Phil Bourque has been in the agricultural industry for four decades near Rosthern, Sask. When he looks at the industry today, he’s concerned because he doesn’t see anyone entering the field.
“How many people want to go and have to work 18-hour days because they’re working two jobs or three jobs or their spouse is having to work to simply survive?” Bourque said.
According to RBC, Canada is facing a skills and labour shortage.
The trend is highlighted in a new report from the bank, which says the shortage in agriculture workers that will grow to 123,000 by 2030.
“Agriculture is heading for a demographic cliff. Within five years, one-quarter of Canadian farmers are going to be over the age of 65. And fewer and fewer young Canadians are going into agriculture,” said RBC senior vice-president John Stackhouse.
Big data and autonomous robots are another complication. They could change what a farm looks like, but the investment and workers aren’t there to take advantage.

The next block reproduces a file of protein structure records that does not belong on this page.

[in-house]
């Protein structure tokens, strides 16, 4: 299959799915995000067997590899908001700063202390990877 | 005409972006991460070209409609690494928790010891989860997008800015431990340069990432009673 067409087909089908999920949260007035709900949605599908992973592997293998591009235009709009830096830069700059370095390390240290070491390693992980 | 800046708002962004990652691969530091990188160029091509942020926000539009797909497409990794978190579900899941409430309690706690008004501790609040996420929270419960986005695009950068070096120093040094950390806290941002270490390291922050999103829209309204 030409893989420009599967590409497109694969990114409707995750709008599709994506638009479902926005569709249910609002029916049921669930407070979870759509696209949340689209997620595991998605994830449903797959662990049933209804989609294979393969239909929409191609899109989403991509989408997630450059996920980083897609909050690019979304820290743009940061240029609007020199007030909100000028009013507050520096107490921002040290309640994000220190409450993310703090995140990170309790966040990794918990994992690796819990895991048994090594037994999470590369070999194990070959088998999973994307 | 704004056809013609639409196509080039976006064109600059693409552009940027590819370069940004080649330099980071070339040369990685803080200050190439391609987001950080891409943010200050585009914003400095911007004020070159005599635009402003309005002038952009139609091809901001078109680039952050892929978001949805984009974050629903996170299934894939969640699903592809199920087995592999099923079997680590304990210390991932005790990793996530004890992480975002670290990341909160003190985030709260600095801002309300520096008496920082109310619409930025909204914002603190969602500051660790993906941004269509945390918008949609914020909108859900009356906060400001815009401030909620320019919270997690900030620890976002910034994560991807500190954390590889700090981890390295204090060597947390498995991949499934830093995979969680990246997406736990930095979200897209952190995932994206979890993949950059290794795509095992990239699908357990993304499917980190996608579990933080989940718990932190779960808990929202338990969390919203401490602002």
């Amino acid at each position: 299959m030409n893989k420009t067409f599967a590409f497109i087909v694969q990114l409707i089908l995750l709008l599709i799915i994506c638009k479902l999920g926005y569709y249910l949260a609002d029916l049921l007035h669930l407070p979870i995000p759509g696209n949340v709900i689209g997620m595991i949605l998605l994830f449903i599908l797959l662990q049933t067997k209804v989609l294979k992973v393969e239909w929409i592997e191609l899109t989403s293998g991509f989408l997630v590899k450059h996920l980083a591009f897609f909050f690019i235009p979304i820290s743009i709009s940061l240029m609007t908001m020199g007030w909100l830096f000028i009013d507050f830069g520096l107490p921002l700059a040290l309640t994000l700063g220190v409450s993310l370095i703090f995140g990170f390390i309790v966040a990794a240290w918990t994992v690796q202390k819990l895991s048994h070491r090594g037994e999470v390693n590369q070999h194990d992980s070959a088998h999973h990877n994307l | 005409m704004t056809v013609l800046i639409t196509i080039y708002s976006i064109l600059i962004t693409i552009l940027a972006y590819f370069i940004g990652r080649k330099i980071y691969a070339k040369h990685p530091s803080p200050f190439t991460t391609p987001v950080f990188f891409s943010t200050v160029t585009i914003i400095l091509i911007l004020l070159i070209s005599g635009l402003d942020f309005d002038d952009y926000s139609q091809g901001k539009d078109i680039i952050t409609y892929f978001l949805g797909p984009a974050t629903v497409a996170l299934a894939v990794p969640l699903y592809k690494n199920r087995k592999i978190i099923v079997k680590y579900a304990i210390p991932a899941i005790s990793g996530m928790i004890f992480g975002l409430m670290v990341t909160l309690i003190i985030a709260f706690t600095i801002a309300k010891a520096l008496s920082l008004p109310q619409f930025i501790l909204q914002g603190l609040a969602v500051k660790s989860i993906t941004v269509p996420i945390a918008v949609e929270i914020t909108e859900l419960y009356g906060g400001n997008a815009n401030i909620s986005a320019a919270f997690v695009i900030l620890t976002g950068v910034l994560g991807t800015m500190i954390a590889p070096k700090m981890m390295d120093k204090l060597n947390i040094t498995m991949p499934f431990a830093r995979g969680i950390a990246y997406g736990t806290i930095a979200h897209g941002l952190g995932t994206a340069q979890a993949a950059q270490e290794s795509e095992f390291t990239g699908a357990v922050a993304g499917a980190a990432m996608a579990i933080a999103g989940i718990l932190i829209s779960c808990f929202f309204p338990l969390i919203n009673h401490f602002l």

Stackhouse said proper preparations could add $11 billion to Canada’s economy, but first attitudes need to change.
“It’s an interesting contrast that a young Canadian may find it easier to raise a million dollars to run a software company than they would to raise a million dollars to start a farm,” he said.
WATCH: (Nov. 2, 2018) Current and future challenges facing Canadian farmers
RBC is calling for a national strategy to improve investment and attract young Canadians.
“This is not a backward industry, this is one of the most technologically advanced sectors in Canada,” Stackhouse said.
It’s a call Bourque hopes others heed. Though he’s 66, he said he has no plans to retire because he loves farming, but he knows there are big questions hanging over the industry.
“People will gravitate to industries or businesses where they will be profitable and they can make a good living at … and I think there are still a lot of people out there who would come back into agriculture if the dollars were there. If it was profitable,” Bourque said.